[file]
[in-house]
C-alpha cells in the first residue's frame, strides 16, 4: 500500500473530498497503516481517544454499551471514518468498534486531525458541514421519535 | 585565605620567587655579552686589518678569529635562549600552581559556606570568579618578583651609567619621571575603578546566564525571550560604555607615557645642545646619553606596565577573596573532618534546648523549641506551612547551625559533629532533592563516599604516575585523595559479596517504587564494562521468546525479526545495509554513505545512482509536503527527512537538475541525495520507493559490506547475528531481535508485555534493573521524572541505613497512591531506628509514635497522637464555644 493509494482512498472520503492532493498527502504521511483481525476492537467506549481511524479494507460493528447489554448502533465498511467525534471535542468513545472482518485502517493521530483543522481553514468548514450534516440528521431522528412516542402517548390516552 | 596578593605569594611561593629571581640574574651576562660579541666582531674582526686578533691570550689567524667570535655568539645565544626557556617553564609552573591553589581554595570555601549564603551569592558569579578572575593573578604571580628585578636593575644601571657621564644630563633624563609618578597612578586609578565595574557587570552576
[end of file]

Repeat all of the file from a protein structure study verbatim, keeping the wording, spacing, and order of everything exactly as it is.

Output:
[in-house]
C-alpha cells in the first residue's frame, strides 16, 4: 500500500473530498497503516481517544454499551471514518468498534486531525458541514421519535 | 585565605620567587655579552686589518678569529635562549600552581559556606570568579618578583651609567619621571575603578546566564525571550560604555607615557645642545646619553606596565577573596573532618534546648523549641506551612547551625559533629532533592563516599604516575585523595559479596517504587564494562521468546525479526545495509554513505545512482509536503527527512537538475541525495520507493559490506547475528531481535508485555534493573521524572541505613497512591531506628509514635497522637464555644 493509494482512498472520503492532493498527502504521511483481525476492537467506549481511524479494507460493528447489554448502533465498511467525534471535542468513545472482518485502517493521530483543522481553514468548514450534516440528521431522528412516542402517548390516552 | 596578593605569594611561593629571581640574574651576562660579541666582531674582526686578533691570550689567524667570535655568539645565544626557556617553564609552573591553589581554595570555601549564603551569592558569579578572575593573578604571580628585578636593575644601571657621564644630563633624563609618578597612578586609578565595574557587570552576